It's common for purchasers to oversimplify their requirements. We are all guilty of this. It's not just web clients. It occurs in many industries and usually we don't even realise we are doing it. Like the person buying a new car - "I just need something to get from A to B". But, of course, their needs are much greater than this.

This occurs for a number of reasons.

  1. People over simplify because they lack understanding or knowledge. This is totally understandable. We can't expect every customer to have an understanding of the web design/development process and software involved.
  2. They don't yet know exactly what they want. Sometimes it's careful questioning about a topic that highlights aspects that haven't been given any thought.
  3. Too many assumptions. This is the biggest issue. The client assumes that features are included by default. The developer assumes the client has mentioned everything that's required.
  4. Cost. Perhaps, even subconsciously, we oversimplify to avoid being over charged.

What ever the reason, the responsibility of questioning and digging deeper to determine the full needs of a client is the responsibility of the Project Manager. Every project should include adequate documentation to ensure both the client and developer are on the same page. Potential clients (if you're reading this) should be as forthcoming as possible and plan ahead. We always recommend potential clients write a detailed brief before speaking to developers. It helps developers to understand what's involved but it also helps clients understand what they actually need.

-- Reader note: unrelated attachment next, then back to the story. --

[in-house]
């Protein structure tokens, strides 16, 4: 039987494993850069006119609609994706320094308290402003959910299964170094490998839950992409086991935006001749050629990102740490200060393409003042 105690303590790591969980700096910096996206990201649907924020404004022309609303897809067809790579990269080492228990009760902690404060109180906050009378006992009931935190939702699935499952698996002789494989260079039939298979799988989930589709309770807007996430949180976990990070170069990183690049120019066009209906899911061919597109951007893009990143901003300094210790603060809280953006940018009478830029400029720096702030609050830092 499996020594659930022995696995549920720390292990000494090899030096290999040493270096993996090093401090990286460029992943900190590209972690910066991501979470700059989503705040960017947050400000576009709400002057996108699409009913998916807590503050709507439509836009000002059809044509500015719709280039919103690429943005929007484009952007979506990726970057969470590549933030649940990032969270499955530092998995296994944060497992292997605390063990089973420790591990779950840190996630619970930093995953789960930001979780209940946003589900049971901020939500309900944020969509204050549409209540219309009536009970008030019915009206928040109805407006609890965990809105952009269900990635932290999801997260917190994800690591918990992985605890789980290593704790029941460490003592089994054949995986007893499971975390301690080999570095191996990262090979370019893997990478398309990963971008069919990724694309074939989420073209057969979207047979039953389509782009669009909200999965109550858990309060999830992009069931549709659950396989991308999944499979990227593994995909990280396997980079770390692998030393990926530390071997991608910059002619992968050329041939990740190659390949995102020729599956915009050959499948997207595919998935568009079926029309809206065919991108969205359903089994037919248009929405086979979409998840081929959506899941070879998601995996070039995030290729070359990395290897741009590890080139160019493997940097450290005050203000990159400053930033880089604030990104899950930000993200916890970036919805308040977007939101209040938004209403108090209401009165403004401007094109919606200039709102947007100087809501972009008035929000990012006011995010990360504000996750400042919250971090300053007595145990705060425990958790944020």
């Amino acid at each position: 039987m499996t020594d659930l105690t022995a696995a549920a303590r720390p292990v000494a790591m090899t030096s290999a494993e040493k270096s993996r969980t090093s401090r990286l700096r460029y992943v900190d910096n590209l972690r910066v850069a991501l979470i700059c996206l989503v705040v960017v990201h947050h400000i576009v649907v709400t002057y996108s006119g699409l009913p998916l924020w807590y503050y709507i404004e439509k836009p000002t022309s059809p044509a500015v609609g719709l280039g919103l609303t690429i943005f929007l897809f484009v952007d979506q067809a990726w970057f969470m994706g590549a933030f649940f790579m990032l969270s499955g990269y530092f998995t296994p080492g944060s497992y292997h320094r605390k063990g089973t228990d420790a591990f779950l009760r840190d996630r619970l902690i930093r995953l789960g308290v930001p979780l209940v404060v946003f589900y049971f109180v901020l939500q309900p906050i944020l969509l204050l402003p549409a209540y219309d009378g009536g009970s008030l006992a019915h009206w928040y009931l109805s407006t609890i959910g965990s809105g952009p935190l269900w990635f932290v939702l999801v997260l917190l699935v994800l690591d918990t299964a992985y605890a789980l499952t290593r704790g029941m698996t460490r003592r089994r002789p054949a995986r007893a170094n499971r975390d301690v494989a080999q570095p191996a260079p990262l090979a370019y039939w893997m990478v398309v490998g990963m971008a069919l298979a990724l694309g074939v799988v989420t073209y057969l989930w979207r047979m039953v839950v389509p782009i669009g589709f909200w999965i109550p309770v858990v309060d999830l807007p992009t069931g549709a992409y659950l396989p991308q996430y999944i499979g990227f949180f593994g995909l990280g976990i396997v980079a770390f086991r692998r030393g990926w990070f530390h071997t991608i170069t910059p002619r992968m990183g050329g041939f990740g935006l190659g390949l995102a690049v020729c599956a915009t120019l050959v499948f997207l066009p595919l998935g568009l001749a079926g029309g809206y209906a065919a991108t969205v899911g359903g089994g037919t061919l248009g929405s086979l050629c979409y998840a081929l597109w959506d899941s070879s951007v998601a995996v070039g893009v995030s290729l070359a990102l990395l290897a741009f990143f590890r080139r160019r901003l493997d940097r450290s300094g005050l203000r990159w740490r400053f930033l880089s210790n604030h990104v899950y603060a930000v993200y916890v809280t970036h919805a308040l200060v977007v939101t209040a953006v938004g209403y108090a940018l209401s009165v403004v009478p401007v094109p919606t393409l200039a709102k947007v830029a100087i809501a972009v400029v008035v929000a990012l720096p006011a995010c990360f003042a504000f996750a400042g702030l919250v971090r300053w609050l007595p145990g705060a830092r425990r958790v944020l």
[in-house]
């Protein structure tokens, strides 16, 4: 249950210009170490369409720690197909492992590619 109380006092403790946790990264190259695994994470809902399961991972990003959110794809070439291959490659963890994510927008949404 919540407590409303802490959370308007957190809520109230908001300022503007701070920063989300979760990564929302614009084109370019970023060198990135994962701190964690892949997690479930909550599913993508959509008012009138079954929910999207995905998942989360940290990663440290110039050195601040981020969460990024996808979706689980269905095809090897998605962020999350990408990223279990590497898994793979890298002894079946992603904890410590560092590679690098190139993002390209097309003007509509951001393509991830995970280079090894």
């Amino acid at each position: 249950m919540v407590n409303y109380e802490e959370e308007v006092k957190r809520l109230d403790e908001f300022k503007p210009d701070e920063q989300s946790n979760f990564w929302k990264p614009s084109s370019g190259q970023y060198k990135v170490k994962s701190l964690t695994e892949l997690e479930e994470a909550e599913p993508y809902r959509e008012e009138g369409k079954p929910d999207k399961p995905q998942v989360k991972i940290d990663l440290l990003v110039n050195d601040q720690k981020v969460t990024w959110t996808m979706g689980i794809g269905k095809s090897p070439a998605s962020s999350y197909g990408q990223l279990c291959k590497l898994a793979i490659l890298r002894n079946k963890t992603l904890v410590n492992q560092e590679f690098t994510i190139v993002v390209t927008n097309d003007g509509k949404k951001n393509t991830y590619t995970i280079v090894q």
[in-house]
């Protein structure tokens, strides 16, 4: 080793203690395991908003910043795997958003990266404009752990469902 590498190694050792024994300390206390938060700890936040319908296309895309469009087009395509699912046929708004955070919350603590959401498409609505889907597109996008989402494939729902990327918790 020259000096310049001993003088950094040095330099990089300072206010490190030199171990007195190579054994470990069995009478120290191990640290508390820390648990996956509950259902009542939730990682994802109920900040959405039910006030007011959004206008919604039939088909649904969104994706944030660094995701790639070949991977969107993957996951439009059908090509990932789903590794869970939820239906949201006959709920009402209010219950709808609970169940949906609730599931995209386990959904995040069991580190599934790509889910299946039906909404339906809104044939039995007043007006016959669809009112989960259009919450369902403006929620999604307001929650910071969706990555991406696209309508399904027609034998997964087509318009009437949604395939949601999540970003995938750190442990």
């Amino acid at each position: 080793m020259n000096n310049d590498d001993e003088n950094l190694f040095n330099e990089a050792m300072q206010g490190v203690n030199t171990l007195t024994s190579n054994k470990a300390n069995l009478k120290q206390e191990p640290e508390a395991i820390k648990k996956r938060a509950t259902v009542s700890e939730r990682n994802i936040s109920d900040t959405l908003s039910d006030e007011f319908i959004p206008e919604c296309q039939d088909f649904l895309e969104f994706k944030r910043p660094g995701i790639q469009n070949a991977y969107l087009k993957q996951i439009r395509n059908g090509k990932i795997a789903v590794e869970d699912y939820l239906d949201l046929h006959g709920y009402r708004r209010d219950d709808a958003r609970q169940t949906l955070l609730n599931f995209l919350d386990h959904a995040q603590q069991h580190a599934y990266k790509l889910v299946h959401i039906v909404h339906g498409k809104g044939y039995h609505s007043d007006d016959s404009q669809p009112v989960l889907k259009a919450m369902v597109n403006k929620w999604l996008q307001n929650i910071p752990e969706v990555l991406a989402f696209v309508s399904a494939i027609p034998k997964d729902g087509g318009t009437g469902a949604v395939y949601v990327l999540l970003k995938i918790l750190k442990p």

john-pitchers-avatar smAbout John Pitchers

John Pitchers is co-founder and lead developer at Joomstore where his primary role is the design and development of Joomla websites. He is also the developer of the FocalPoint maps extension for Joomla. John has been building CMS based web sites since 2004, originally working with Mambo before it forked into Joomla. When not writing PHP, Javascript or CSS you'll find John carving up the hills around Baldivis on his longboard (long before Walter Mitty made it famous).

Find out more about John on his About.me page and . Follow John on Twitter.